Yoga and hypertension: a systematic review

Yoga and hypertension: a systematic review

Tyagi, A., and Cohen, M. (2014) Yoga and Hypertension: A Systematic Review, Alternative Therapies in Health and Medicine 20(2):32-59

Abstract

 

Lifestyle modification is a cornerstone of hypertension treatment, yet most recommendations currently focus on
diet and exercise and do not consider stress reduction strategies. Yoga is a spiritual path that may reduce blood
pressure through reducing stress, increasing parasympathetic activation and altering baroreceptor sensitivity;
however, despite existing reviews on yoga and cardiovascular disease, diabetes, metabolic syndrome and anxiety
suggesting yoga may reduce blood pressure, no comprehensive review has focused on yoga and hypertension.
A systematic review of all published studies on yoga and hypertension was performed revealing 39 cohort studies,
30 non-randomised controlled trials, 48 randomised controlled trials and 3 case reports with durations ranging
from 1 week to 4 years and involving a total of 6693 subjects. Most studies reported that yoga effectively reduced
blood pressure in both normotensive and hypertensive populations. These studies suggest that yoga could be an
effective adjunct therapy for hypertension and worthy of inclusion in clinical guidelines, yet the great
heterogeneity of yoga practices and the variable quality of the research makes it difficult to recommend any
specific yoga practice for hypertension. Future research needs to focus on high quality clinical trials along with
studies on the mechanisms of action of different yoga practices.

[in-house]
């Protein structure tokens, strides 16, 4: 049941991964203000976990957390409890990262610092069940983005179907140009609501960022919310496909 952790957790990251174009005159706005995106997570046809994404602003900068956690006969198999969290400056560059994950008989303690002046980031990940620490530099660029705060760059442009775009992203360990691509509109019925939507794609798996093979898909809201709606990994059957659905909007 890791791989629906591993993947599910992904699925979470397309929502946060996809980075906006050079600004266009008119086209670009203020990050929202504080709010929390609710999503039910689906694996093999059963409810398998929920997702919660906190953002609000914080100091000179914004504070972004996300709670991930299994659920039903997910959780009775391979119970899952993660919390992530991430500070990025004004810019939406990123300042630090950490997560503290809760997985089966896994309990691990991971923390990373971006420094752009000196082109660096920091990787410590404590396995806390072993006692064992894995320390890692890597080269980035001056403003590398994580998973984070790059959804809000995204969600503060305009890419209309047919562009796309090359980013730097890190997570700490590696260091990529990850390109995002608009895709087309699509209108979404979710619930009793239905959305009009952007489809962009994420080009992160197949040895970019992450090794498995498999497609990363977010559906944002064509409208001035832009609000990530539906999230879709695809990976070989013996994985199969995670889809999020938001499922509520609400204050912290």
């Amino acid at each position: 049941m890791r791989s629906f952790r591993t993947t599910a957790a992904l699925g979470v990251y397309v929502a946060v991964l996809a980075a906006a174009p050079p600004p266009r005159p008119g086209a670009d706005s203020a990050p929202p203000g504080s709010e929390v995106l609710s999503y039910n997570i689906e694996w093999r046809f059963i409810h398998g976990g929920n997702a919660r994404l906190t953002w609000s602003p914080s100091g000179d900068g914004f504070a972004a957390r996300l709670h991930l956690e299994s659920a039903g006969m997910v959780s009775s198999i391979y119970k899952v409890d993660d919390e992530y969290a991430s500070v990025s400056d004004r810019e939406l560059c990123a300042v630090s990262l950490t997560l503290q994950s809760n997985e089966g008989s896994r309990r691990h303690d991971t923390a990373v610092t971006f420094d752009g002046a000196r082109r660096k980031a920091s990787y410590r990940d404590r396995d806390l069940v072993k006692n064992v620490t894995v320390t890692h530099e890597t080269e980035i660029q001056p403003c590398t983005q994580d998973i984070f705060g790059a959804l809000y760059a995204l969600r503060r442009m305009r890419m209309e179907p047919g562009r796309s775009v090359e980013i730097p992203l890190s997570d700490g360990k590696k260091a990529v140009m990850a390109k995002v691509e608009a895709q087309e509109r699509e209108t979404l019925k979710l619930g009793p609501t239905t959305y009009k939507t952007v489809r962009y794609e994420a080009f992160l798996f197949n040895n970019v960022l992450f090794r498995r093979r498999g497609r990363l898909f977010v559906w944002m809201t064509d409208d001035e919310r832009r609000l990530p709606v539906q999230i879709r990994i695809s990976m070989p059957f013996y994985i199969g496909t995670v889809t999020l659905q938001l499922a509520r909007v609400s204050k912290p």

Australians self-prescribe yoga for mental health

Low and then high frequency oscillations of distinct right cortical networks are successively enhanced by medium and long term Yoga meditation practice.

Thomas, JW., Jamieson, G. Cohen, M. (2014) Low and then high frequency oscillations of distinct right cortical networks are successively enhanced by medium and long term Yoga meditation practice. Frontiers in Human Neuroscience 8:197 doi: 10.3389/fnhum.2014.00197

Abstract

 

Meditation proficiency is related to trait-like (learned) effects on brain function, developed over time. Previous studies show increases in EEG power in lower frequency bands (theta, alpha) in experienced meditators in both meditation states and baseline conditions. Higher gamma band power has been found in advanced Buddhist meditators, yet it is not known if this occurs in Yoga meditation practices. This study used eLORETA to compare differences in cortical source activity underlying scalp EEG from intermediate (mean experience 4 years) and advanced (mean experience 30 years) Australian meditators from the Satyananda Yoga tradition during a body-steadiness meditation, mantra meditation, and non-meditation mental calculation condition. Intermediate Yoga meditators showed greater source activity in low frequencies (particularly theta and alpha1) during mental calculation, body-steadiness and mantra meditation. A similar spatial pattern of significant differences was found in all conditions but the number of significant voxels was double during body-steadiness and mantra meditation than in the non-meditation (calculation) condition. These differences were greatest in right (R) superior frontal and R precentral gyri and extended back to include the R parietal and occipital lobes. Advanced Yoga meditators showed greater activity in high frequencies (beta and especially gamma) in all conditions but greatly expanded during meditation practice. Across all conditions (meditation and non-meditation) differences were greatest in the same regions: R insula, R inferior frontal gyrus and R anterior temporal lobe. Distinct R core networks were identified in alpha1 (8-10 Hz) and gamma (25-42 Hz) bands, respectively. The voxels recruited to these networks greatly expanded during meditation practice to include homologous regions of the left hemisphere. Functional interpretation parallels traditionally described stages of development in Yoga proficiency.